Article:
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Next Generation Sequencing in the Clinical Laboratory

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Presentation on theme: "Next Generation Sequencing in the Clinical Laboratory"— Presentation transcript:

1 Next Generation Sequencing in the Clinical Laboratory
Norm Nelson, PhD Senior Consultant NCN Enterprises

2 Agenda What is Next Generation Sequencing (NGS)?
What are potential applications of NGS in human health care? What are some obstacles to implementing NGS in the clinical laboratory? Places to find more information about NGS

3 What is DNA Sequencing? From Wikipedia: DNA sequencing is the process of determining the precise order of nucleotides within a DNA molecule. It includes any method or technology that is used to determine the order of the four bases—adenine, guanine, cytosine, and thymine—in a strand of DNA.

4 The Human Genome Project
The human genome is the genetic blueprint of the human body The Human Genome Project was formally initiated in October, 1990, with the goal of sequencing the entire genome from one individual The project was completed in 2003 The cost of generating the sequence for one genome was close to $1 billion The Sanger method was used to sequence the DNA

5 What is Next Generation Sequencing (NGS)?
One human genome is not enough to even begin to understand the impact of this genetic information on health care. Thousands of sequences are desired…for starters. The Sanger method is too slow and costly to be practical to support generation of this many sequences New, “next generation” methods have been developed over the last 10 years that are absolutely breathtaking

6 Illumina sequencing chemistry

7 IlluminaHiSeq 2000 IlluminaMiSeq

8 Ion Torrent

9 DNA Library Prep (~ 4.5 hours)
Roche 454 DNA Library Prep (~ 4.5 hours) Emulsion PCR (~8 hours) Sequencing (~ 10 hours)

10 Pacific Biosciences

11 Complete Genomics Library Construction
Production of DNA Nano-balls (DNB)

12 Oxford Nanopore IBM

13 Precipitous drop in costs

14 Potential applications of NGS in clinical medicine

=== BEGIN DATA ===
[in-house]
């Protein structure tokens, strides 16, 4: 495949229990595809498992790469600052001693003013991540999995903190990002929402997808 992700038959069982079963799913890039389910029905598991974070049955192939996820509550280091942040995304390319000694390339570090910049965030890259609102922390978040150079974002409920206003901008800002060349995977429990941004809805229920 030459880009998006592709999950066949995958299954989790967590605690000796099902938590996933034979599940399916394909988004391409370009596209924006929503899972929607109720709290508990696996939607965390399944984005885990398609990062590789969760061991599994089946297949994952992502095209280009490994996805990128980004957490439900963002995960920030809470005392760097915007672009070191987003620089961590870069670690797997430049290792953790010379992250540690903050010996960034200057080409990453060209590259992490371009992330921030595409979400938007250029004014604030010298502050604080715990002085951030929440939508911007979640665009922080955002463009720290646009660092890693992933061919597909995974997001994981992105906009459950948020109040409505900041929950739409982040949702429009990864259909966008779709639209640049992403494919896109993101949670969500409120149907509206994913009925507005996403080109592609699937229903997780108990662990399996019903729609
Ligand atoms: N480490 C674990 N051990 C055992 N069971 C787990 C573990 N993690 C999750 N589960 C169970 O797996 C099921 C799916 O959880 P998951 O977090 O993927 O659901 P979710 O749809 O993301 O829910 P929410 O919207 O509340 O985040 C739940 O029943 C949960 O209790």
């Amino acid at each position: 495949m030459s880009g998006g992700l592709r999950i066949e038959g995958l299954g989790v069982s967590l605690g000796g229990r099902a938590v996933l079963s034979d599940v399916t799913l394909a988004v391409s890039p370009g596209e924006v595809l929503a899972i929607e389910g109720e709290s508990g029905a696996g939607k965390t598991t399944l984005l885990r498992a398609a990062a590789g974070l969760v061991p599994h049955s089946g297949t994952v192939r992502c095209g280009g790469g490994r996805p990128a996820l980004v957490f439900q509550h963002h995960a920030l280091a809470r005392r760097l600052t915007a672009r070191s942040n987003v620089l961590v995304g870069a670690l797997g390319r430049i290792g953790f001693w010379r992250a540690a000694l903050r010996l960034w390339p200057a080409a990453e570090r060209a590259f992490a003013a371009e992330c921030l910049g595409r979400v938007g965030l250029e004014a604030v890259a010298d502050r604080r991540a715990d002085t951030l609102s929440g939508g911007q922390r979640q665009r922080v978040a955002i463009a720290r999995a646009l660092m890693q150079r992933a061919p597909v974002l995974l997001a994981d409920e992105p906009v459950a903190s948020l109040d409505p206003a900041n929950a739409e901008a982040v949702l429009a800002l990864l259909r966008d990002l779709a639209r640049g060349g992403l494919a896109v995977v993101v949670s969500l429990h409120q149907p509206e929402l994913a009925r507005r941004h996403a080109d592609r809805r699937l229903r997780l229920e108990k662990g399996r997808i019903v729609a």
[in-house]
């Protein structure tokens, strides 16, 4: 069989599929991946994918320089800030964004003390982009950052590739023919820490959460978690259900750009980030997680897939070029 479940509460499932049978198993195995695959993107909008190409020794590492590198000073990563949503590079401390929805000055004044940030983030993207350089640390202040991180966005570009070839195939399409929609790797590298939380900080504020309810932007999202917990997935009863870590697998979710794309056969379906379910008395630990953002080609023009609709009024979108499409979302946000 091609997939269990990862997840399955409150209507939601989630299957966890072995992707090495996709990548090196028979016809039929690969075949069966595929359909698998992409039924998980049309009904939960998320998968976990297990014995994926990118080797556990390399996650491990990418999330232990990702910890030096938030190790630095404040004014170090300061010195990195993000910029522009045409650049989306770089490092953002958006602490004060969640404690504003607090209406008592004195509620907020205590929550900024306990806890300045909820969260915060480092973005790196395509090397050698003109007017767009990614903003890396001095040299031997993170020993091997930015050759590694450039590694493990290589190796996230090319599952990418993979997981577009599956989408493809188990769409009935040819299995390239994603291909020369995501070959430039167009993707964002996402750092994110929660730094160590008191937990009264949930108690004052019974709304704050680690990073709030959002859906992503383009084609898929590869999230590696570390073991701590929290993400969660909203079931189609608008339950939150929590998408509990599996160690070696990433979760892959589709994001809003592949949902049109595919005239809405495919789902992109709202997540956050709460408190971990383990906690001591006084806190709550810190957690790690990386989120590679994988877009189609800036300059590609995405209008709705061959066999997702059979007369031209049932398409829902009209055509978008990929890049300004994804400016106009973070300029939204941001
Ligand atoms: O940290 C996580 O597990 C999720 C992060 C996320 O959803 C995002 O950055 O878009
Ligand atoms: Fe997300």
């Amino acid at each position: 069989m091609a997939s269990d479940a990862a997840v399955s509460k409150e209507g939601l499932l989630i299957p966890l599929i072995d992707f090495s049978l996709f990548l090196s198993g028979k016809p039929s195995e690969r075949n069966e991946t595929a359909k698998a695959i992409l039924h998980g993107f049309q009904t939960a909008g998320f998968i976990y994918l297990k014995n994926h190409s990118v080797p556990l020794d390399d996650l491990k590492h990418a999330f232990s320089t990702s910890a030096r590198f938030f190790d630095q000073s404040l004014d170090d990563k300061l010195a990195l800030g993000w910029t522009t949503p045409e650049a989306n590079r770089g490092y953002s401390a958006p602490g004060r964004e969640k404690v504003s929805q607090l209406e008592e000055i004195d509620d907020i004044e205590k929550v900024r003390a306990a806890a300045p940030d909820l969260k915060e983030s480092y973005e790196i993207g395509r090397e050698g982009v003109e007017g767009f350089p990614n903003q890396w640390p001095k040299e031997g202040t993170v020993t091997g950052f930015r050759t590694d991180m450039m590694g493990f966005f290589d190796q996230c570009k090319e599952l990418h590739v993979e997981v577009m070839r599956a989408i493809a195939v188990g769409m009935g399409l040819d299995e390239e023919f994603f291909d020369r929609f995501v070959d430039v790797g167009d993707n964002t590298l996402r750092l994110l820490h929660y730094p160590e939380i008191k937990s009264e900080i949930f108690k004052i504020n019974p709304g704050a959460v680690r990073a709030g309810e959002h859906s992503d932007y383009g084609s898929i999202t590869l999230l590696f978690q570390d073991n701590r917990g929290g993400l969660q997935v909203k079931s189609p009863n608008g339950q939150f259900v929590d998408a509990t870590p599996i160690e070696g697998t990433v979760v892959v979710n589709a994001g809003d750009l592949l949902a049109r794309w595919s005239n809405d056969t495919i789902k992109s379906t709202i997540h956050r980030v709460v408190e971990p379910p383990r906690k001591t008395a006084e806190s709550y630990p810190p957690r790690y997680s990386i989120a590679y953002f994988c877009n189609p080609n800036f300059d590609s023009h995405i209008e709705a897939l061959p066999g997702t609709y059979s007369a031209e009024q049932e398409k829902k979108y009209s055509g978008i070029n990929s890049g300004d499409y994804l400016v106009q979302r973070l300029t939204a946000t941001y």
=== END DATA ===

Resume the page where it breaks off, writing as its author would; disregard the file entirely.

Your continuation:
Biomarker discovery Cancer mutation panels Mendelian disorders Bacterial ID and susceptibility Viral rare variant determination (HIV, etc.) HLA tissue typing Mystery illnesses (medical odyssey)

15 Challenges that pose a threat to the adoption of NGS in the clinical arena
NGS technology is still rapidly evolving By the time a selected approach is commercialized for use as a diagnostic (product development, clinical trials, FDA approval, etc.) it may be obsolete. Full automation with FDA approval takes years and millions of dollars to develop. This could be a wasted investment if the technology changes and the assays can no longer run on the instrument. A completely new and novel approach to sequencing that completely changes the way commercialization is pursued could be just around the corner. NCN Enterprises

16 Challenges to clinical adoption, cont’d
Current workflows not optimal for the clinical laboratory Too cumbersome, technically challenging & slow Automation not complete Prep from real clinical specimen typically not rigorously addressed Current workflows platform-specific Expensive Reagents that meet demanding performance standards may be difficult to manufacture in bulk in an industrial setting Reagent stability may not be commercially viable in the diagnostics space

17 Challenges to clinical adoption, cont’d
Data manipulation still too challenging Significant IT infrastructure required This can be somewhat reduced by utilizing The Cloud Bioinformatics staff required Query against relevant databases cumbersome and not standardized

18 Challenges to clinical adoption, cont’d
Interpretation of data problematic The physician ordering a test just wants a simple, actionable result they can use to make a treatment decision One current protocol for use of NGS data in cancer diagnostics, for example, is to convene a board of experts (oncology, genomics, bioinformatics, pathology, ethics, etc.) to discuss cases one by one and make treatment recommendations Clinically validated and adequately annotated databases against which to compare patient data are currently inadequate Biomarker sets with demonstrated clinical utility are sorely lacking